Bangalore based dancer Sruthi’s Mohiniyattam dance was a fitting offering on Guru’s  birthday. 

Mohiniyattam Guru Nirmala Panicker’s choreographies have been quintessential of her avid attempts to highlight the esoteric traits of Kerala culture. Admittedly, the credit for reviving the extinct desi numbers like ‘Chandanam’, ‘Mukuthi’, ‘Poli’ and ‘Easal’ goes to her. Needless to mention that in this respect she has carved a niche among the exponents of the lyrical dance form.

Recently, her Bengaluru-based disciple K P Sruthi staged a recital at Natanakairali, Irinjalakuda in Kerala’s Trissur district as an offering to her guru on the latter’s birthday. Commendable was the gesture as the repertoire of the one-hour performance smacked of the intrinsic facets of her guru’s attitude.

Sruthi opened with ‘Ganapathy vandanam’ composed in the rare raga Rugmambari in which the dancer invoked his blessings and paid tributes to the Vigneswara bringing out his essential features. ‘Vaarana mukhathene’ is an old composition of an anonymous authour.

Sruthi with her Guru Nirmala Paniker

Lokanathe danavaari’ in Sri raga was in praise of Goddess peculiar to the Devi worship to Kerala. Devi is described as the one who resides in the lotus and removes the sorrows of her devotees. The dancer compares Devi’s tresses to the bees and her face to the moon. She surrenders herself to the goddess totally. Interestingly, the rendition by Neelamperoor Suresh Kumar of the raga was in the typical Sopana style.

Balancing Nritta and Nrithya

The varnam in Saramathy raga and adi tala depicted the dancer as Krishna’s sakhi. Beginning with ‘Geetha othiya varnam’, it portrayed numerous anecdotes of Krishna’s life including ‘Geethopadesam’ to Arjuna, disrobing of Panchali and Krishna’s gesture of protecting her, ‘Kaliya marddana’ etc.  Sruthi could strike a balance between nritta and nrithya, typical of a varnam.

Next the dancer delineated two excerpts from Kumarasambhavam of Kalidasa in lieu of a Padam. The 32nd sloka, ‘Unmeelitham’ describes Parvathy’s form with limbs marked by youth, beautiful all around like a portrait revealed by an artist’s brush and like the lotus opened up by the rays of the sun. The 46th sloka, ‘Pravatha neeloplpala’ narrates the graceful glance of Parvathy who has long eyes. The poet wonders whether they were acquired by her from the female deer or vice versa. , Sruthi’s netrabhinaya while portraying these were noteworthy. Presented in Saranga and Yadukulakamboji, this item was delectable.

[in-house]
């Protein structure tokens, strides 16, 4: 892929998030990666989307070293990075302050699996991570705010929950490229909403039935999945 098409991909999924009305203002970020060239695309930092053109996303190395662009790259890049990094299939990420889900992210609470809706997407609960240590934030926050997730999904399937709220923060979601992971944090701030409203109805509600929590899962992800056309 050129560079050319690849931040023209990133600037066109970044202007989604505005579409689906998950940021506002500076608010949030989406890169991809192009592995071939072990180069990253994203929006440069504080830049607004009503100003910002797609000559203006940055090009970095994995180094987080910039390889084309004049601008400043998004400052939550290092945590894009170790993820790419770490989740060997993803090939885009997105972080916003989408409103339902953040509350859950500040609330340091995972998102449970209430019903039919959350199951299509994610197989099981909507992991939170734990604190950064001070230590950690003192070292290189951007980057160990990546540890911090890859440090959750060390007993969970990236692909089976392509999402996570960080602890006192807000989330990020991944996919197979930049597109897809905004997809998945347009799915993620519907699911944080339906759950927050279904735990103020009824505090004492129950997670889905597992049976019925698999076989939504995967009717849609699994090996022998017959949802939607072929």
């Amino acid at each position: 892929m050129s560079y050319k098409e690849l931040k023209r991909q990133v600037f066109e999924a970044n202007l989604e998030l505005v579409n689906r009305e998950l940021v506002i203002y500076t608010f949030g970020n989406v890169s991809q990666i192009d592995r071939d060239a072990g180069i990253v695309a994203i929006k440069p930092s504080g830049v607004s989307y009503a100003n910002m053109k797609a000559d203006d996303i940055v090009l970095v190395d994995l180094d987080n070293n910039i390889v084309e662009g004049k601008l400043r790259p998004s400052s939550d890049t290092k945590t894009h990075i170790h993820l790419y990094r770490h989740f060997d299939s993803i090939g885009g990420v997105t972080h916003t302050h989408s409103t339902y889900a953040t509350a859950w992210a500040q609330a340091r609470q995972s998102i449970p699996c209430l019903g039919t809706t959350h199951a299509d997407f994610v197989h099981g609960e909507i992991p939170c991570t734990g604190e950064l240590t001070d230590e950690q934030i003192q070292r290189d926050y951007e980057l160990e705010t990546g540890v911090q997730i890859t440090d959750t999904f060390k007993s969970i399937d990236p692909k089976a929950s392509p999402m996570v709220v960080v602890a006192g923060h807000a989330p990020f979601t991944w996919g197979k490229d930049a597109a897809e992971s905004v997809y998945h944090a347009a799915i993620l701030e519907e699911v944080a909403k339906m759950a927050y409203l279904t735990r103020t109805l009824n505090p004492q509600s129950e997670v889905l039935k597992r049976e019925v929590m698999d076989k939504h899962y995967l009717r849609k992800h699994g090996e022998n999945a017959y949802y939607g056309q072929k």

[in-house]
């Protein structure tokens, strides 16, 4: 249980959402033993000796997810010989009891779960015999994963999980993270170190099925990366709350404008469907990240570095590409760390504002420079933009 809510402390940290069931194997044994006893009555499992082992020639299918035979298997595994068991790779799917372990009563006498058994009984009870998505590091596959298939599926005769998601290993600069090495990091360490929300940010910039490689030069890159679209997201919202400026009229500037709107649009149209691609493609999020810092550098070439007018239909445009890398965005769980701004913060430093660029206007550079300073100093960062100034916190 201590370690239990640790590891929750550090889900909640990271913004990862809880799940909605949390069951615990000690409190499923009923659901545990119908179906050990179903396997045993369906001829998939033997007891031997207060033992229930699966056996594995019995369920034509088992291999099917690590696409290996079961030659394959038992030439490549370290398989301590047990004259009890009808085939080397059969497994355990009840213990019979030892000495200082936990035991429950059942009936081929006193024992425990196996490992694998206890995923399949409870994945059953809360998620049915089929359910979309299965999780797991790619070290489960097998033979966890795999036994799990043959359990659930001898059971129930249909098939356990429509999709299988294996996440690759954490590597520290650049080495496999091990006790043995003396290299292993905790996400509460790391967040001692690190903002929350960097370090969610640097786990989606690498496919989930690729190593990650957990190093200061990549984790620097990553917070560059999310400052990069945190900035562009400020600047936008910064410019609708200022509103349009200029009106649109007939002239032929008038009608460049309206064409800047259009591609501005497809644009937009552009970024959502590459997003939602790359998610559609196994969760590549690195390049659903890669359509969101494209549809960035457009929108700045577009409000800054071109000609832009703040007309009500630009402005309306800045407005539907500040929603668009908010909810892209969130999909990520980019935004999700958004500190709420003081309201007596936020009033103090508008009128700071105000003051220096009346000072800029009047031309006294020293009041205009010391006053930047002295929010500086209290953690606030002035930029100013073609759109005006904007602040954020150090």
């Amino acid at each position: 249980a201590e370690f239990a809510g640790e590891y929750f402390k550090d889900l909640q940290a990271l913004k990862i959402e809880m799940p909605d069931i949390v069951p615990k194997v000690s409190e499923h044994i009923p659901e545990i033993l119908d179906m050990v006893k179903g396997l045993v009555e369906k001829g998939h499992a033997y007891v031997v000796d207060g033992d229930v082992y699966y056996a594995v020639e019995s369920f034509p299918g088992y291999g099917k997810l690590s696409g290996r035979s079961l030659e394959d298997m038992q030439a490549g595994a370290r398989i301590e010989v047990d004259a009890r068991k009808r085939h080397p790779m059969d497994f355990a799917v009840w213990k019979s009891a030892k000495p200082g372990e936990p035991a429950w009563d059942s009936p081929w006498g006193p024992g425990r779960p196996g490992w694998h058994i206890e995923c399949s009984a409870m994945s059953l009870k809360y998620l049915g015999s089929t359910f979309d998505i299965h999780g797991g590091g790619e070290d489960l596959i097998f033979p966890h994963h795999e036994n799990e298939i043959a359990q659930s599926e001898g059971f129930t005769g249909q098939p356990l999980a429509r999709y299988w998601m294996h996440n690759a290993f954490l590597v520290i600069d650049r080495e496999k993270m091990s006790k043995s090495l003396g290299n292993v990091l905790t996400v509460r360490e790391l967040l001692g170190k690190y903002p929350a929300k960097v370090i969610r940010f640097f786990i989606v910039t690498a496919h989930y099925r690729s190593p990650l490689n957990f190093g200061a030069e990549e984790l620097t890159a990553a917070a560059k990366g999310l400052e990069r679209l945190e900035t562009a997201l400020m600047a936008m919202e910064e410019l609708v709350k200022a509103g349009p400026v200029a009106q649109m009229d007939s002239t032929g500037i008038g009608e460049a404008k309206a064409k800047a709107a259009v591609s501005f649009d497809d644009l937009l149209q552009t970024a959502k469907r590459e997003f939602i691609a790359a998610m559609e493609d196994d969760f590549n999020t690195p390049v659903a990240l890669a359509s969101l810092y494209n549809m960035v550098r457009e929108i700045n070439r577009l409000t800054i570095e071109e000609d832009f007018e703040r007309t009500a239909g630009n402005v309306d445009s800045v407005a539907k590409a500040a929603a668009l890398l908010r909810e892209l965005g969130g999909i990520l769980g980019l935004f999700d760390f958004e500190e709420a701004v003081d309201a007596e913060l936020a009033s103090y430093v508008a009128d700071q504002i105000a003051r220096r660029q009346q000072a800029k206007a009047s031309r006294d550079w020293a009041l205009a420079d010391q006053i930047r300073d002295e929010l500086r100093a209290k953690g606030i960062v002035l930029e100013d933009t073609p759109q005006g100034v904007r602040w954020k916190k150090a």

Saptham is the contribution to the Mohiniyattam repertoire by Kalamandalam Kalyanikutty Amma as the seventh one. It is mainly a story-telling item. Here the character is Kurathi, one who is seen in many of Kerala’s folk and ritualistic art form. Kurathi introduces herself as ‘Vishnu mayam Kurathi’ and dresses her up as Mohini. Siva is attracted by her charm and it concludes with the birth of Ayyappa. Rich in dance and abhinaya, the Saptham was enjoyable.

Apart from Neelamperoor Suresh Kumar (Vocal), Sruthi was accompanied by Kalanilayam Prakasan (Maddalam), Kalanilayam Ramakrishnan (Edakka), Murali Krishnan (Vina) and Gopika G, Nath (Nattuvangam).

A post-graduate in dance, Sruthi has been learning under Nirmala Panicker since last decade. A Junior Fellowship holder from the Ministry of Culture in 2019, she has performed on many global platforms. Presently, she heads the Taamara Dance Centre, Bengaluru which trains students in Mohiniyattam and Bharatanatyam.


GS Paul is an eminent art columnist and critic. He has been writing for national dailies such as The Hindu for more than three decades. Currently, he is the Editorial Advisor of India Art Review.


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